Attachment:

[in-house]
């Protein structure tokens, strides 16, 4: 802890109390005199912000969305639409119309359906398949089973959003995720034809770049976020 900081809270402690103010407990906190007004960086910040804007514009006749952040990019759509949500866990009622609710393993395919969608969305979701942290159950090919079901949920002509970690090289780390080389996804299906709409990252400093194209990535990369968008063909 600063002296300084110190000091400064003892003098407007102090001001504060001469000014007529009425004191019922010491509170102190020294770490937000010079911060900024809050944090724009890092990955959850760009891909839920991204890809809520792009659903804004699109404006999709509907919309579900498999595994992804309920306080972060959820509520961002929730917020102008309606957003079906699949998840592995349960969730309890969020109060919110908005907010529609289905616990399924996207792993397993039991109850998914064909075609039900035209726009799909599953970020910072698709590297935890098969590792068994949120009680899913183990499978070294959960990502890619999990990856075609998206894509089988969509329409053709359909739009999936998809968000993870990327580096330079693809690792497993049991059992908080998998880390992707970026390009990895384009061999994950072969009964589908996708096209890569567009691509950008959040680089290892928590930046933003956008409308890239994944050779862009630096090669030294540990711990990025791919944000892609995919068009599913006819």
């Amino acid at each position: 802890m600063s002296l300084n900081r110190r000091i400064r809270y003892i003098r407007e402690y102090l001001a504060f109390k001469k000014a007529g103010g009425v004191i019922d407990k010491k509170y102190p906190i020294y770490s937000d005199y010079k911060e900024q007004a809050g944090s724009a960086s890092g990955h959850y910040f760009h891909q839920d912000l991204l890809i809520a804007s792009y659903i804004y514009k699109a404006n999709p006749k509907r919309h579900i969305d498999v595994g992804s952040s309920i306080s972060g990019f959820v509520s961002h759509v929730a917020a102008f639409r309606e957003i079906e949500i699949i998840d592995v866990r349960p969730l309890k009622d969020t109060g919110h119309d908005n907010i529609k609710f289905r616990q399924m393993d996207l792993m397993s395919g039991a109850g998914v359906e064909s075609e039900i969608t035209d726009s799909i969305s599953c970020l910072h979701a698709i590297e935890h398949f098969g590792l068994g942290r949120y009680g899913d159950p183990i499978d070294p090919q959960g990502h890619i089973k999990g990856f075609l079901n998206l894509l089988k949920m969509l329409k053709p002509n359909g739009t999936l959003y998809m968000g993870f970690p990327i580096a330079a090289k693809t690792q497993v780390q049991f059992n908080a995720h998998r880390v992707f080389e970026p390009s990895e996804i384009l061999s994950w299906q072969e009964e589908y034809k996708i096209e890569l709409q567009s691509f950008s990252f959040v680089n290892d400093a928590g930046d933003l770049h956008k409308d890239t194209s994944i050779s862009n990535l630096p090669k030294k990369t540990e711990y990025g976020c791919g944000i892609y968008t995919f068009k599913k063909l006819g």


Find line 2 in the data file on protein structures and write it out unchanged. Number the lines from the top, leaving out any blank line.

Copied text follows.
């Protein structure tokens, strides 16, 4: 802890109390005199912000969305639409119309359906398949089973959003995720034809770049976020 900081809270402690103010407990906190007004960086910040804007514009006749952040990019759509949500866990009622609710393993395919969608969305979701942290159950090919079901949920002509970690090289780390080389996804299906709409990252400093194209990535990369968008063909 600063002296300084110190000091400064003892003098407007102090001001504060001469000014007529009425004191019922010491509170102190020294770490937000010079911060900024809050944090724009890092990955959850760009891909839920991204890809809520792009659903804004699109404006999709509907919309579900498999595994992804309920306080972060959820509520961002929730917020102008309606957003079906699949998840592995349960969730309890969020109060919110908005907010529609289905616990399924996207792993397993039991109850998914064909075609039900035209726009799909599953970020910072698709590297935890098969590792068994949120009680899913183990499978070294959960990502890619999990990856075609998206894509089988969509329409053709359909739009999936998809968000993870990327580096330079693809690792497993049991059992908080998998880390992707970026390009990895384009061999994950072969009964589908996708096209890569567009691509950008959040680089290892928590930046933003956008409308890239994944050779862009630096090669030294540990711990990025791919944000892609995919068009599913006819």